Survival horror is a subgenre of action-adventure video games inspired by horror fiction. Although combat can be a part of the gameplay, the player is made to feel less powerful than in typical action games, because of limited ammunition, health, speed, or other limitations. The player is also challenged to find items that unlock the path to new areas, and solve puzzles at certain locations. Games make use of strong horror themes, and the player is often challenged to navigate dark maze-like environments, and react to unexpected attacks from enemies.
The term "survival horror" was first used for the original Japanese release of Resident Evil in 1996, which was influenced by earlier games with a horror theme such as 1989's Sweet Home. The name has been used since then for games with similar gameplay, and has been retroactively applied to games as old as Haunted House from 1982. Starting with the release of Resident Evil 4 in 2005, the genre began to incorporate more features from action games, which has led game journalists to question whether long-standing survival horror franchises have abandoned the genre. Still, the survival horror genre has persisted in one form or another, though with Resident Evil 6, Capcom has called this departure "dramatic horror."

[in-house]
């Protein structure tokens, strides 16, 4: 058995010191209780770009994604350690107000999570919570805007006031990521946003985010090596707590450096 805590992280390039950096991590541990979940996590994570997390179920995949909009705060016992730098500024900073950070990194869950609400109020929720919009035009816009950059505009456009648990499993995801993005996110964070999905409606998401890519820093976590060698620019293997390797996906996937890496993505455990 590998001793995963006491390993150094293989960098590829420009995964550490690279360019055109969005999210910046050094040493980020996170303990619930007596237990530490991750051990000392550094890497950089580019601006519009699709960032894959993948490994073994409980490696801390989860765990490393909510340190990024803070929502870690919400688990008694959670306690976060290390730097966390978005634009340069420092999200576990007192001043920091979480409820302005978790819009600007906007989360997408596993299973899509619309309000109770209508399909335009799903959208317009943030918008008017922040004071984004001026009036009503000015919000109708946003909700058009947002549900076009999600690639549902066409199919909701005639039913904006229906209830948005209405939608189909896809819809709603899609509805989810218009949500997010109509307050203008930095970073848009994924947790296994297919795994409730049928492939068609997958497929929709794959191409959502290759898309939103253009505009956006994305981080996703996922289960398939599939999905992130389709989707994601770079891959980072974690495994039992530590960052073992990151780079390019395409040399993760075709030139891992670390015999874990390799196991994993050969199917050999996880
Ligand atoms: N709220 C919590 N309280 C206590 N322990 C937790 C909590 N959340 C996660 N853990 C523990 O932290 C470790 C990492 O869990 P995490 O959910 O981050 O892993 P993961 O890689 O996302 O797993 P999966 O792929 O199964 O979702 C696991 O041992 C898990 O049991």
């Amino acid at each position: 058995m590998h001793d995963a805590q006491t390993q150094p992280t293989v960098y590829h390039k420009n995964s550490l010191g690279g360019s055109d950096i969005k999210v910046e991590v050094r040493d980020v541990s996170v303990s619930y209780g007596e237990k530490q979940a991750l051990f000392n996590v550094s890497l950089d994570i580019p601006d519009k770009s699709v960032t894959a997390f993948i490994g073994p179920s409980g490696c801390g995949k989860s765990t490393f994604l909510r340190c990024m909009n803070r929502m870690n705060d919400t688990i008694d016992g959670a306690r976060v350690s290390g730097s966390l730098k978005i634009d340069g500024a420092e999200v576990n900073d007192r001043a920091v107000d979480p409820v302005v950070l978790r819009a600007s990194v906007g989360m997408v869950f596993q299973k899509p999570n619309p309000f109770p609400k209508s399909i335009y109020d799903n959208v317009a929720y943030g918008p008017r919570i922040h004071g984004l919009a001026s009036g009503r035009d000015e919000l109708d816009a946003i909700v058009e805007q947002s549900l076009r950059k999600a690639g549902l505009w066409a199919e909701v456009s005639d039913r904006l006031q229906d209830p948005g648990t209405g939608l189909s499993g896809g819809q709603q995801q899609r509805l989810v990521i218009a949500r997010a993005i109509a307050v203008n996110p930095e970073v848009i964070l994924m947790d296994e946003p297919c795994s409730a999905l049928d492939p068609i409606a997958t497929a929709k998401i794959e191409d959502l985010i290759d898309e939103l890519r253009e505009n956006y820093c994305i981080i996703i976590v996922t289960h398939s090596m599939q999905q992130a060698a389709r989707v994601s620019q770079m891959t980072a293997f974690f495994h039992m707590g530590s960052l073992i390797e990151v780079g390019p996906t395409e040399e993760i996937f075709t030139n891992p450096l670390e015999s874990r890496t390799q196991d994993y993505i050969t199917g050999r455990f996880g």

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... paid off, earning the title several Game of the Year awards for 2005, and the top rank on IGN's Readers' Picks Top 99 Games list ... reviewers to suggest that the Resident Evil series had abandoned the survival horror genre, by demolishing the genre conventions that it had established ... Other major survival horror series followed suit by developing their combat systems to feature more action, such as Silent Hill Homecoming, and the 2008 version of Alone in the Dark ...
Famous quotes containing the words games and/or horror:
“In 1600 the specialization of games and pastimes did not extend beyond infancy; after the age of three or four it decreased and disappeared. From then on the child played the same games as the adult, either with other children or with adults. . . . Conversely, adults used to play games which today only children play.”
—Philippe Ariés (20th century)
“Why do otherwise sane, competent, strong men, men who can wrestle bears or raid corporations, shrink away in horror at the thought of washing a dish or changing a diaper?”
—Frank Pittman (20th century)